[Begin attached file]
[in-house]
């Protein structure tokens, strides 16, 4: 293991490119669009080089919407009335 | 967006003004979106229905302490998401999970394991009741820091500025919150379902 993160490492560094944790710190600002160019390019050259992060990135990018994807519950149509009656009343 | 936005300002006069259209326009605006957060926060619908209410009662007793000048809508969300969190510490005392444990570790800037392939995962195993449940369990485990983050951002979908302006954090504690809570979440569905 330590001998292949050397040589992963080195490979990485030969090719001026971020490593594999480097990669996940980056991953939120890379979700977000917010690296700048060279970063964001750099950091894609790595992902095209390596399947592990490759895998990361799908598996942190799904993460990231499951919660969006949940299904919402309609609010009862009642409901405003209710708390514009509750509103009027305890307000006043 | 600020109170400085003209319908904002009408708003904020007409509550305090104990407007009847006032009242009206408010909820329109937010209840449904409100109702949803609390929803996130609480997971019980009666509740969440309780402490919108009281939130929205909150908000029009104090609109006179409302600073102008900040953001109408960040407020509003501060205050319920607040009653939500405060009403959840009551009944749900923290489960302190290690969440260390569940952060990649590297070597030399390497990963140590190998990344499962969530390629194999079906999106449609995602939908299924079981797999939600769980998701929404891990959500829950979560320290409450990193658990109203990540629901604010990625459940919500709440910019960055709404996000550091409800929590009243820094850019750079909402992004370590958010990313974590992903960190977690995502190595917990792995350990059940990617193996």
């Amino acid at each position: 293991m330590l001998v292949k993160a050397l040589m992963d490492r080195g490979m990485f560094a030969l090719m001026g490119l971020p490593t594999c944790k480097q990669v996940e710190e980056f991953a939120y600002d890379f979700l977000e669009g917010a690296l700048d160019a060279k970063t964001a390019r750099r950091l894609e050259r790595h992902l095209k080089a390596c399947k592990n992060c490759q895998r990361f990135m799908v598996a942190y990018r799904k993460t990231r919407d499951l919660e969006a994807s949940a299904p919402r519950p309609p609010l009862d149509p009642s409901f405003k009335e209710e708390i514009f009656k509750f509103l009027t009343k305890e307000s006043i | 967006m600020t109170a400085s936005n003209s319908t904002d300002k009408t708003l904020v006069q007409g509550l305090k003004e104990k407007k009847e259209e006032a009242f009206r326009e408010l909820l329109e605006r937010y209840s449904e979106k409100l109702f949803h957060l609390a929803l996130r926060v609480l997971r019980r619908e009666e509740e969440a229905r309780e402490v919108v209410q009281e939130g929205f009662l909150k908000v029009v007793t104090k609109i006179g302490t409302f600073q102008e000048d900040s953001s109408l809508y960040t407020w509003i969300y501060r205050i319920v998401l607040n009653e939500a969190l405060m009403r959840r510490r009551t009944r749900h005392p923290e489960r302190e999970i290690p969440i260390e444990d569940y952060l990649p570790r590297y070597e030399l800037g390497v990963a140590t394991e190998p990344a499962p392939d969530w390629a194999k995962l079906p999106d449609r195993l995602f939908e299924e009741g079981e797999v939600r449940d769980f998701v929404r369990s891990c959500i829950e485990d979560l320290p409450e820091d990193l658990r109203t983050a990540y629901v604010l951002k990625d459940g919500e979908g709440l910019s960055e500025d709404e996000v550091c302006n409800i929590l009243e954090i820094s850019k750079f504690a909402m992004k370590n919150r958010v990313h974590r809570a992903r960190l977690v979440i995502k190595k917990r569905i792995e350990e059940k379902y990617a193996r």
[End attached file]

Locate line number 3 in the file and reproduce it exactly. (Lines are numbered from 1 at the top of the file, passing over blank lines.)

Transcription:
């Amino acid at each position: 293991m330590l001998v292949k993160a050397l040589m992963d490492r080195g490979m990485f560094a030969l090719m001026g490119l971020p490593t594999c944790k480097q990669v996940e710190e980056f991953a939120y600002d890379f979700l977000e669009g917010a690296l700048d160019a060279k970063t964001a390019r750099r950091l894609e050259r790595h992902l095209k080089a390596c399947k592990n992060c490759q895998r990361f990135m799908v598996a942190y990018r799904k993460t990231r919407d499951l919660e969006a994807s949940a299904p919402r519950p309609p609010l009862d149509p009642s409901f405003k009335e209710e708390i514009f009656k509750f509103l009027t009343k305890e307000s006043i | 967006m600020t109170a400085s936005n003209s319908t904002d300002k009408t708003l904020v006069q007409g509550l305090k003004e104990k407007k009847e259209e006032a009242f009206r326009e408010l909820l329109e605006r937010y209840s449904e979106k409100l109702f949803h957060l609390a929803l996130r926060v609480l997971r019980r619908e009666e509740e969440a229905r309780e402490v919108v209410q009281e939130g929205f009662l909150k908000v029009v007793t104090k609109i006179g302490t409302f600073q102008e000048d900040s953001s109408l809508y960040t407020w509003i969300y501060r205050i319920v998401l607040n009653e939500a969190l405060m009403r959840r510490r009551t009944r749900h005392p923290e489960r302190e999970i290690p969440i260390e444990d569940y952060l990649p570790r590297y070597e030399l800037g390497v990963a140590t394991e190998p990344a499962p392939d969530w390629a194999k995962l079906p999106d449609r195993l995602f939908e299924e009741g079981e797999v939600r449940d769980f998701v929404r369990s891990c959500i829950e485990d979560l320290p409450e820091d990193l658990r109203t983050a990540y629901v604010l951002k990625d459940g919500e979908g709440l910019s960055e500025d709404e996000v550091c302006n409800i929590l009243e954090i820094s850019k750079f504690a909402m992004k370590n919150r958010v990313h974590r809570a992903r960190l977690v979440i995502k190595k917990r569905i792995e350990e059940k379902y990617a193996r």